H - Home Preparation Checklist
J - Seller Beware!
K - Put the News into Perspective
L - 8 Critical Factors in Agent Selection
M - 12 Interviewing Mistakes to Avoid


The selling-price to asking-price ratio, expressed as a percent, is one of the most important single statistics available about today's market. The greatest usefulness of the ratio is in determining what the asking price should be, once the fair market value is known. In other words, the ratio tells how much "fat" is required in the asking price, on the average. Sellers and buyers alike are usually surprised to find the ratio so high. It is often in the neighborhood of 96% even in buyers' markets.

For example, if the ratio were currently 96% then the asking price would be set about 4% over the fair market value. This price should bring an offer that you and your agent can expect to negotiate to be within 1 or 2% of your asking price. When the plan is executed properly, you will do significantly better than the average. Alternatively, with the price too high there will be no offers to negotiate. In sellers' markets, the selling-price to asking-price ratio might be greater than 100%. But in the absence of compelling information to the contrary, you can obtain your asking price by adding 4% to the expected contract price in almost any type of market.

Another way to interpret a 96% selling-price to asking-price ratio is that the average home does not obtain a viable offer until it is priced within 4% of fair market value.

To verify the current selling-price to asking-price ratio, ask your agent to run 200 or more recent sales at random out of the MLS database of sold homes. Data can be limited by type of home (for example, detached) or price range. It is most important to have 200 or more individual sales. Divide the total of all the selling prices by the total of all the asking prices to find the selling-price to asking-price ratio. Ask your agent to perform a search tailored to your needs. Did any individual sellers obtain more than their asking price? How does this happen?

The selling price to asking price ratio represents critical information about your local market; do not rely on a guess or the 96% figure noted in the above example. It is easy to obtain an exact, up-to-date figure. Ask your agent now.


A tax assessment, the value a local government assigns to a home for real estate taxation purposes, has only a very general relationship to that home's market value: It is so general as to be valueless. But some will tell you there is a direct relationship. They have not done an analysis and are relying on a very few bits of data, or are repeating “what everybody knows.” A careful analysis of the statistics proves them wrong, both over a wide area, as well as in an area as limited as a development or subdivision.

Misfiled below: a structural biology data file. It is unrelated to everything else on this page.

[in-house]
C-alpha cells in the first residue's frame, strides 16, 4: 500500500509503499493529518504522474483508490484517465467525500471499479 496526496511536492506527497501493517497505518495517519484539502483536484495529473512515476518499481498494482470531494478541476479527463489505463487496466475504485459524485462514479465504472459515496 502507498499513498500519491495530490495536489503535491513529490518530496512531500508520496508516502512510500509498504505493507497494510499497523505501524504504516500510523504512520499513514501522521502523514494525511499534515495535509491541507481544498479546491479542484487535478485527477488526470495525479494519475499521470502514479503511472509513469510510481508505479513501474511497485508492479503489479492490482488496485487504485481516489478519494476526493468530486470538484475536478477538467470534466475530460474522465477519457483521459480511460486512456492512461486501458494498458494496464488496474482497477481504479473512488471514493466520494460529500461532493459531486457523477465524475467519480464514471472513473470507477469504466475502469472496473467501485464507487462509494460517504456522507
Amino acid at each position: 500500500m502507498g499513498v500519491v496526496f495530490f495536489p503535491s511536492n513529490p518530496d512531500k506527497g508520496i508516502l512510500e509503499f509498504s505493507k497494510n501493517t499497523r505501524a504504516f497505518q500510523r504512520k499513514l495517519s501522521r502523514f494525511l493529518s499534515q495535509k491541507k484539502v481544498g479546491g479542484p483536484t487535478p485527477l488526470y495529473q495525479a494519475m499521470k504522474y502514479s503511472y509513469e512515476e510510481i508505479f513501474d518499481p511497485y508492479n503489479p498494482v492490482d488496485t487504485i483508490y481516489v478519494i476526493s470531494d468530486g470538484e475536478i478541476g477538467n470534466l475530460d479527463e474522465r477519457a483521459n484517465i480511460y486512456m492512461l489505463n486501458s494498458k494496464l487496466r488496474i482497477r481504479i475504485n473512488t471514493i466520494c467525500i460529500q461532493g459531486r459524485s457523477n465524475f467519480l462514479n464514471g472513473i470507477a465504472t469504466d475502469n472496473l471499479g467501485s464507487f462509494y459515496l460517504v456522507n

Of course, there is some average relationship between tax assessments and market values that can be calculated. But use of this figure to determine the market value of a specific home should be enough to make even the tax assessor giggle. While the objective might be to assess homes at "100% of market value," most of the results are not even within 10%.

Amazingly, elaborate calculation schemes or algorithms (pronounced: Al Gore rhythms) have been devised to predict market values from tax assessments. Although the mathematics are impeccable and some schemes have even gotten favorable press nationally, the fact remains that any calculation using basically flawed data, inevitably produces flawed results. Garbage in; garbage out. End of story. Be alert to anyone who tries to draw a conclusion from just a few cases. This is logically as well as mathematically unsound.

How long it has been since the tax assessor has seen your home? Never? There is no substitute for a properly prepared market value analysis or an appraisal, which are usually within 2 or 3% of market value. Mortgage lenders do not rely on tax assessments, and neither should you. Zillow, and other such schemes that rely heavily on tax assessments, are just as inaccurate. Track down Zillow's own disclaimer: They now report (2017) they are within 10% of actual market value 69% of the time. That means they are more than 10% off almost one-third of the time.


Self-sold listings occur when the listing agent marketing the home, also finds the buyer. In this case, the listing agent is also the selling agent. This frequency, when compared with how often the listing agent is not the selling agent, gives an idea of the overwhelming effectiveness of the MLS in finding buyers. Agents sell their own listings much less than 5% of the time. The proportion of self-sold listings is not valuable as an agent selection criterion because results for individual agents will very likely not yield major differences. As a seller, your prime concern is with obtaining a suitable contract, not with who finds the buyer. Besides, the MLS is always the winner by a wide margin. The overwhelming likelihood that your buyer will be found through the MLS means that: